• Starport Play: Introducing Starport tech in md game provides whole new levels of strategies to TvT. With Starport tech a Terran can play Wraiths, use Dropship play, or take a fast island expansion. When Starports come out in mid game Terran has to be sure that they are able to deal with the air power that their opponent is bringing to the table. Scouting is key when tech builds come around. An unscouted cloak tech or hidden expansion will come back to haunt Terran if they are not careful. If a Terran is playing a five Factory build their best bet is applying mid game pressure, even attempting a Timing Attack in order to punish their greedy teching opponent. Failure to do so will allow Terran's opponent to gain an economic lead as the game transitions into late game. If Terran is matching their opponents tech then they must make sure that they either abuse their opponent's attempts to use Dropships or match their opponent's expansion play. By doing this, Terran is able to minimize the payoff of their opponent's investments.

Timing Attacks[edit]

Unlike in TvP and TvZ where you go straight for their expansion, TvT timing attacks are aimed at the map. Everything prior to that timing is preparation for seizing map control. Say for instance, you scout your opponent starting to mass Factories. You can exploit this timing by moving out and creating a small wall of sieged tanks. He cannot afford to attack your wall because he will lose more than he will gain because he invested too much in factories. Therefore, you use this timing to expand. Another common case is if he is playing extremely safe to secure one expansion. If he sends 8 tanks to defend one expansion, that is 8 less tanks he will have defending his side of the map. You can take this timing to contain the bulk of his army while you can take two expansions. The reason why doubling up in TvT is not as risky as it is in TvZ or TvP is because minerals are your excess resource; the limiting factor in most TvT armies is the gas. Therefore you can afford to lose 1 Command Center and keep the other. If there are no timings or if you missed all of them, then you must secure map control the hard way- with strategy and mechanics.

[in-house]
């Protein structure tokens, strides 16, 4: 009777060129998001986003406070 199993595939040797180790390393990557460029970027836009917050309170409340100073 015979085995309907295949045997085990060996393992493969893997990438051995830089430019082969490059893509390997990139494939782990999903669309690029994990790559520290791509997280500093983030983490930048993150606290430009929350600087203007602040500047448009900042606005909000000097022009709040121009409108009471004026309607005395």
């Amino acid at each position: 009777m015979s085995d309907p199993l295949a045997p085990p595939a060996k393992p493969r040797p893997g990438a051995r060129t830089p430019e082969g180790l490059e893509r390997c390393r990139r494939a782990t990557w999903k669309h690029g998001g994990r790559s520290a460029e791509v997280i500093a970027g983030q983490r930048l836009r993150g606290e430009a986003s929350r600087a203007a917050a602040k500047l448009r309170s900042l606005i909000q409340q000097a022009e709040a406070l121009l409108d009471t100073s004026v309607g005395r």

End game in TvT is known for its long, drawn out Dropship play. This in itself does not allow really for very many adaptations. There is an exception to this rule: Terran's opponent may attempt to Retech to Battlecruisers. Terran will need to scout the mass placement of Starports and then attempt a Timing Attack in order to punish the re-tech. Failure to do this will surely not end in favor of the player unable to adapt.


Battcruiser retech is spotted by Terran's opponent placing many Starports. Once Terran is able to scout the Starports they will need to make a move against their opponent in order to prevent the Battlecruisers from coming out. Once they are out there is not a lot that Terran can do with their ground forcs: few units in the Terran army besides the Goliath are equipped to deal with air power.


If Terran is unable to prevent the arrival of Battlecruisers to the field they will need to use aggressive Goliath play in order to take down the Battlecruisers.